[Originally published in Movietone News 43, September 1975]
by Ken Eisler
In the city of Vancouver, a foreign-film addict enjoys two major connections, the Pacific Cinémathèque (downtown) and the University of British Columbia’s Cinema 16 series (on campus). Both sources dry up during the summer, but fortunately in mid-July along comes Don Barnes’ annual International Film Festival to stave off withdrawal symptoms.
The festival was held this year at the Dunbar Theatre with two-a-night features ranging from amusing pap like Berri’s LeSexShop to “political” cinema from Italy such as LulutheTool and LoveandAnarchy. Political themes were more heavily represented than usual this summer, in fact, with HeartsandMinds treating U.S. involvement in Vietnam and two French-Canadian features set in the troubled province of Quebec.
I didn’t see Bingo, a fiction film about a group of young terrorists, but Michel Brault’s sober, powerful LesOrdres is one of three festival films I wouldn’t mind looking at again if they return for a regular run during the year.
[Originally published in Movietone News 44, September 1975]
A thin mist covers an eerily silent, seemingly uninhabited countryside; a car carrying two men seeps into view and, without warning, tumbles off the road and into a field. We suddenly realize that we have viewed what is perhaps death (we never do find out what happens to the men) with what amounts to a stylistic shrug of the shoulders. We hear one or two muffled bumps, the car finally comes to rest, and that’s it: no preparation, no comment, just the bare incident itself seen as though dissociated from any point of view that seems reasonably human. I’m not sure I can say just why I find that scene—which happens about three-quarters of the way through Alain Tanner’s fourth feature film—so effectively chilling. Whatever it is about it seems to spring from unanalyzable sources concealed beneath some mysterious veil of tonal incongruity, and yet the intimations of detachment one receives may find support in a more solid stylistic articulation that serves to integrate Tanner’s themes of communication and perception with a soft-spoken visual approach that is deceptively arbitrary and surprisingly precise.
[Originally published in Movietone News 51, August 1976]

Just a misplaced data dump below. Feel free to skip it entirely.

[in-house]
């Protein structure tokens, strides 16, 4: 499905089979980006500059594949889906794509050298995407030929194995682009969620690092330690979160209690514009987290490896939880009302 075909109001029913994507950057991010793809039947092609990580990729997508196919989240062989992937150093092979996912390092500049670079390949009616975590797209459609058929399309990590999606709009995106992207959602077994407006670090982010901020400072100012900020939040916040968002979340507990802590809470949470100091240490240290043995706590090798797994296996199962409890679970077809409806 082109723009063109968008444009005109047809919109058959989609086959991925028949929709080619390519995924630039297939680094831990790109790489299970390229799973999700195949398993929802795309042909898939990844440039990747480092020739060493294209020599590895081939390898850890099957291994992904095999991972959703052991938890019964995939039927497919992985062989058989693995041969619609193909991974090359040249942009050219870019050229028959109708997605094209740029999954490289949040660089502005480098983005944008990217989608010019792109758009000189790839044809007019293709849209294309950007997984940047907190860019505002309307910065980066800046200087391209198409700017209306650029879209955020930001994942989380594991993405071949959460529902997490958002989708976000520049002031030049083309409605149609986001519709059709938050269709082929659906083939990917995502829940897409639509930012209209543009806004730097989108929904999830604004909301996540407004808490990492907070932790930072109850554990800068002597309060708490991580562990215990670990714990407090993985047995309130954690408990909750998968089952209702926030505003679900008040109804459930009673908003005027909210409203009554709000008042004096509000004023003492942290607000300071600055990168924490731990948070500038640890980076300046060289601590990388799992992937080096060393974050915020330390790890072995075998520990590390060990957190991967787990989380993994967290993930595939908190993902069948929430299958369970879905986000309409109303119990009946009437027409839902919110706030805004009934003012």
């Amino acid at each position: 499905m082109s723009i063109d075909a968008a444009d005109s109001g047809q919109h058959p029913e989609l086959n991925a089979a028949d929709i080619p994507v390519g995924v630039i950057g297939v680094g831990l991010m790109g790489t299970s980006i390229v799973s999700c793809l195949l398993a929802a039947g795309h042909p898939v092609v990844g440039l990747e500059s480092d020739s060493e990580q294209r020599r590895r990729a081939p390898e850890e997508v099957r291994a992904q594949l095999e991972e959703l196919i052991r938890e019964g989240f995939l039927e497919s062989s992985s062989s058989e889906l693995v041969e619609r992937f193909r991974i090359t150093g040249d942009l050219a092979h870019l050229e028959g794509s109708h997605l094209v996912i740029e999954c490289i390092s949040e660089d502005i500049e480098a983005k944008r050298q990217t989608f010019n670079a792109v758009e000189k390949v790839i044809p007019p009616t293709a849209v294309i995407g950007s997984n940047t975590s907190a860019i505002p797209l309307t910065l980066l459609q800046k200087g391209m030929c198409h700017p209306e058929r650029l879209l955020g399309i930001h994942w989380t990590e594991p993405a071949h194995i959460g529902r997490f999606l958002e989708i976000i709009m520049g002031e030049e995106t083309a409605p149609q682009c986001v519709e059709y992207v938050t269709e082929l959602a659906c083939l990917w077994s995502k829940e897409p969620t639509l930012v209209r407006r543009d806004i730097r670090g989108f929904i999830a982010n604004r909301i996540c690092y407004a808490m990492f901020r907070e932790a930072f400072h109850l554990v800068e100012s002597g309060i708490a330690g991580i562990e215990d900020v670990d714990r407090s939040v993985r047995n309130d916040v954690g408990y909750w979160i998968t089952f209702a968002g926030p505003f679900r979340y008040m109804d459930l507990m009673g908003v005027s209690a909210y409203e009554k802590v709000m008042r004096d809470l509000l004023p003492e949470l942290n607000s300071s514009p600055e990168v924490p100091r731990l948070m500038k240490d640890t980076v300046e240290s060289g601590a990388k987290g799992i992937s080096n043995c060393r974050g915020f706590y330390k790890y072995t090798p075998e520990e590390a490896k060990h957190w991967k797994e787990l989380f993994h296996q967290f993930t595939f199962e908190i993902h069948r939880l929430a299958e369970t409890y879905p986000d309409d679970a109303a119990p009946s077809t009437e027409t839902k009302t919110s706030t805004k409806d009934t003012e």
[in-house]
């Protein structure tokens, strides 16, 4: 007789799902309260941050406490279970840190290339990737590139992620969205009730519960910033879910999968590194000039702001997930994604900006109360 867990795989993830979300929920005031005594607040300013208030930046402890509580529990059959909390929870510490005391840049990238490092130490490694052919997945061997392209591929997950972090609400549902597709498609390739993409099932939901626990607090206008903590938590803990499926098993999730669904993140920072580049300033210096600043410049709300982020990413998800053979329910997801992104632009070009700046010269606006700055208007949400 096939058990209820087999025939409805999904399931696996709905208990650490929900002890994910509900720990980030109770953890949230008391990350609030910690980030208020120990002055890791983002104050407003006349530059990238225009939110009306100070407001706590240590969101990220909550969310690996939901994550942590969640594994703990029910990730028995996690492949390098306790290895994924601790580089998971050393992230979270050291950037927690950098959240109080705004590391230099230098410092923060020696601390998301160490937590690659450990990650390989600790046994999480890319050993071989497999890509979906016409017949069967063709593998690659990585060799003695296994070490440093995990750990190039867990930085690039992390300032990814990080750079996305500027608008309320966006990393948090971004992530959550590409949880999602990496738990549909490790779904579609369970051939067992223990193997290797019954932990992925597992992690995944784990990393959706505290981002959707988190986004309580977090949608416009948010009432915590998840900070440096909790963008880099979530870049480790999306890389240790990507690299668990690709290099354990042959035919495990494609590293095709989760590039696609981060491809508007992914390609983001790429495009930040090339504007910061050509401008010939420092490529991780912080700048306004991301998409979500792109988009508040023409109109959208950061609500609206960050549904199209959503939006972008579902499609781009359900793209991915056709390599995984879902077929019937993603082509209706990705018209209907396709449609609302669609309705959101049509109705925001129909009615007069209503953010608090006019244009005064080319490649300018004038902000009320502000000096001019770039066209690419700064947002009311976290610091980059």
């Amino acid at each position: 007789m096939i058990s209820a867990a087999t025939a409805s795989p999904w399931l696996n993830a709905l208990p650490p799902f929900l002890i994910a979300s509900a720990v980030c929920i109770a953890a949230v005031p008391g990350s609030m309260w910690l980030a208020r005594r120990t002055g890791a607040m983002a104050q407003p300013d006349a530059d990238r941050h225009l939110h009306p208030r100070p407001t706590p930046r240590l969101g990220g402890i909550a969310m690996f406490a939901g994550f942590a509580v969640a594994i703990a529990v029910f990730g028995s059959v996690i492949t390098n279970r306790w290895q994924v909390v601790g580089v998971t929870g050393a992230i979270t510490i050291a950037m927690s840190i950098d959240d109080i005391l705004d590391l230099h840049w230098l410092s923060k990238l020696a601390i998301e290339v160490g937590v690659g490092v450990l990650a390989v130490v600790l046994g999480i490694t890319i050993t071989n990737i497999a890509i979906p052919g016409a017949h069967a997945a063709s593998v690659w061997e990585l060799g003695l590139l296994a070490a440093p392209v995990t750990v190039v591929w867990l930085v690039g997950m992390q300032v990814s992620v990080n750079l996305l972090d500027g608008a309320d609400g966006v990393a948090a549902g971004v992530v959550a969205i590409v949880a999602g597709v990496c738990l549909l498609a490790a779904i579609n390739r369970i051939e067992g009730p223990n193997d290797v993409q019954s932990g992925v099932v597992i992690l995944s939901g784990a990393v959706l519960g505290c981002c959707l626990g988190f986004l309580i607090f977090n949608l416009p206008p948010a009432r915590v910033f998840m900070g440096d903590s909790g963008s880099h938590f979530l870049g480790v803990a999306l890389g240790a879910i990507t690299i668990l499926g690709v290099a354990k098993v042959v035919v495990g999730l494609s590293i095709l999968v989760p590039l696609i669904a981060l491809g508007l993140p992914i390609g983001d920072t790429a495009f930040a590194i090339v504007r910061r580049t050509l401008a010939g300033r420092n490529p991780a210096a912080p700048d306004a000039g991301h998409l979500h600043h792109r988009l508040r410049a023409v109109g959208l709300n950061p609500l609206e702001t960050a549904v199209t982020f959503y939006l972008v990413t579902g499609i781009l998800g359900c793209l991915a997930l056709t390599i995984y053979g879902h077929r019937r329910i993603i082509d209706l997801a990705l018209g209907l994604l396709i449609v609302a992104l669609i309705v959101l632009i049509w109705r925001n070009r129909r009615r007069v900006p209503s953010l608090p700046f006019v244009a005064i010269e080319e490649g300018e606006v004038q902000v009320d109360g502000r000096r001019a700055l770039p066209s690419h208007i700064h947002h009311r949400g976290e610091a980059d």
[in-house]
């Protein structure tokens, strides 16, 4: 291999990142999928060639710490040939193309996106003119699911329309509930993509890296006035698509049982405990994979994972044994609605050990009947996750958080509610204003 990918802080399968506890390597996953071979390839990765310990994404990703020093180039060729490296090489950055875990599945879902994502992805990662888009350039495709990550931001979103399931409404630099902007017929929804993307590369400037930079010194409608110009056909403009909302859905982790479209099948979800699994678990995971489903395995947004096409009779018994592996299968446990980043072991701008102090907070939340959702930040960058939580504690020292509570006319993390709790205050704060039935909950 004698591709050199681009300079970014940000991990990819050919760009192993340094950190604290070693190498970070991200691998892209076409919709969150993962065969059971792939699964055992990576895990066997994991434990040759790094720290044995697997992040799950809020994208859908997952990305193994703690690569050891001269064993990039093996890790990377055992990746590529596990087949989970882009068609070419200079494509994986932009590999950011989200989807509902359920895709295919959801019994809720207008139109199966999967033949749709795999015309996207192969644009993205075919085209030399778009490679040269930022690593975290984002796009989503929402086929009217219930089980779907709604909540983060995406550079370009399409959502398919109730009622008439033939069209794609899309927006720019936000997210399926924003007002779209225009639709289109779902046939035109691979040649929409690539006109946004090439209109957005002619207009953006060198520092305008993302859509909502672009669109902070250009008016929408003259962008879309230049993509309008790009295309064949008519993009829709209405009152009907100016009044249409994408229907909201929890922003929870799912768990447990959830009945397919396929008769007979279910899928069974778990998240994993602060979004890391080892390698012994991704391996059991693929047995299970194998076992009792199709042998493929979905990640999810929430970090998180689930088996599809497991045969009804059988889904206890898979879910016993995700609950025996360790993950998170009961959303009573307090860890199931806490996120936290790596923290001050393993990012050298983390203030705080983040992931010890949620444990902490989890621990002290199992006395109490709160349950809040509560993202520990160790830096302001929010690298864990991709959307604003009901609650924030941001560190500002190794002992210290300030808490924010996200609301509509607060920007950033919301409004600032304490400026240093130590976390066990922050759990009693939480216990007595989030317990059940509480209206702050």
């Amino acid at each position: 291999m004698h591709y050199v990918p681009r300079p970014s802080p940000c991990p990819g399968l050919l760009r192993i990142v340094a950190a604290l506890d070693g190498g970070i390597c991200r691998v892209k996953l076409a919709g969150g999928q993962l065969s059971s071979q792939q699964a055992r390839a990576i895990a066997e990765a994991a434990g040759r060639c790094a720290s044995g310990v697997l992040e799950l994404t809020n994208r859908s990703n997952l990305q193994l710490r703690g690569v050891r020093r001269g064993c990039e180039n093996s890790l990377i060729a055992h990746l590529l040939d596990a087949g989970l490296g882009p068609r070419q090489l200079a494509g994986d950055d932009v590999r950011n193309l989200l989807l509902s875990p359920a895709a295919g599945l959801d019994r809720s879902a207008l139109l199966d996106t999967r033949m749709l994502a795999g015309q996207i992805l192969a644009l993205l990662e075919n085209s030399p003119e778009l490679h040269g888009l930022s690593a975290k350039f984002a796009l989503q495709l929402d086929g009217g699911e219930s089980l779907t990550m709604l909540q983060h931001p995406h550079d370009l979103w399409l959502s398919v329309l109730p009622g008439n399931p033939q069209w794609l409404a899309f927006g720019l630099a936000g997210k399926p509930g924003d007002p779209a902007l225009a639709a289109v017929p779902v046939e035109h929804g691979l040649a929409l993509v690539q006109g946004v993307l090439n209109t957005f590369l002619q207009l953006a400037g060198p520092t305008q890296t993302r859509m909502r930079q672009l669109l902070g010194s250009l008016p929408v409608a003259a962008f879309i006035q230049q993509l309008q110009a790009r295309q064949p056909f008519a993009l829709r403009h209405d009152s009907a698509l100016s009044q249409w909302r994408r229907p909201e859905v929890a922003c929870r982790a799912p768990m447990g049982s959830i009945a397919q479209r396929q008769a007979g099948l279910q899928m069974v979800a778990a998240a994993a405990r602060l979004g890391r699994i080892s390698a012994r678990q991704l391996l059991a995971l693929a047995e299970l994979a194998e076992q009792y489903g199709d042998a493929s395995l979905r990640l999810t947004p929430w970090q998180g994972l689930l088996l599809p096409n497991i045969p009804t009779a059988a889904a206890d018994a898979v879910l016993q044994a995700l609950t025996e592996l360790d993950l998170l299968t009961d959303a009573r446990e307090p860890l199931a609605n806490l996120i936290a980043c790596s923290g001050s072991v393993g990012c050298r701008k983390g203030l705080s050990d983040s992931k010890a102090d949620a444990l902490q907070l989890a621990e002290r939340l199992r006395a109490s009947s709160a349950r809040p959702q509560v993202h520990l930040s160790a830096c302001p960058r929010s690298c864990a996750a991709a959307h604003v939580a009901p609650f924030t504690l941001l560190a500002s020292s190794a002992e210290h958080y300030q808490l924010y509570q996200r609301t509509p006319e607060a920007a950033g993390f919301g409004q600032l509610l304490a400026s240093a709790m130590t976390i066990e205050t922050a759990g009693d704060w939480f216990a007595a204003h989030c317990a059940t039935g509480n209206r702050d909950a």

Alain Tanner, now 45, served a long apprenticeship before he was able to make his first feature film six years ago. Before he could become a Swiss filmmaker it was necessary to invent Swiss film. There had been some activity in the German-speaking part of the country during and just after the war. Exiles had provided Zurich with a modest film industry (and even a studio), and during the war years about ten to fifteen features per year were produced in Swiss-German dialect. Since the borders had been closed to imports, these films were extremely popular. But when the war ended, the exiles departed and the Zurich filmmakers retrenched, concentrating on documentaries and industrial films.
Meanwhile, in Romand Switzerland (the French-speaking Swiss comprise approximately one-sixth of Switzerland’s six million population) there had never been any native film culture to speak of while Tanner was growing up. “Switzerland exists much more for the German Swiss than for us,” Tanner explains. “They have a real identity while we don’t. There are some differences between the French and us, but we are much more of a French province than the German Swiss are a German province.” So, after having studied literature at the University of Geneva following the war, Tanner left the country, working first on cargo ships around the world, then doing a little journalism, waiting for “something to happen.” In the middle Fifties he settled in London (choosing that city, even though he knew nothing about England, because in Paris it was so difficult to get work). He met people like Lindsay Anderson and Karel Reisz who were just starting the Free Cinema movement; “we got to be quite good friends,” Tanner says, “and they managed to get us work with the Film Institute.” In 1957 he and fellow Swiss exile Claude Goretta (the two of them had known each other since university days and had, in fact, founded one of the first film societies in Switzerland then) made their first film, a short, Nice Time—a study of Piccadilly Circus at night.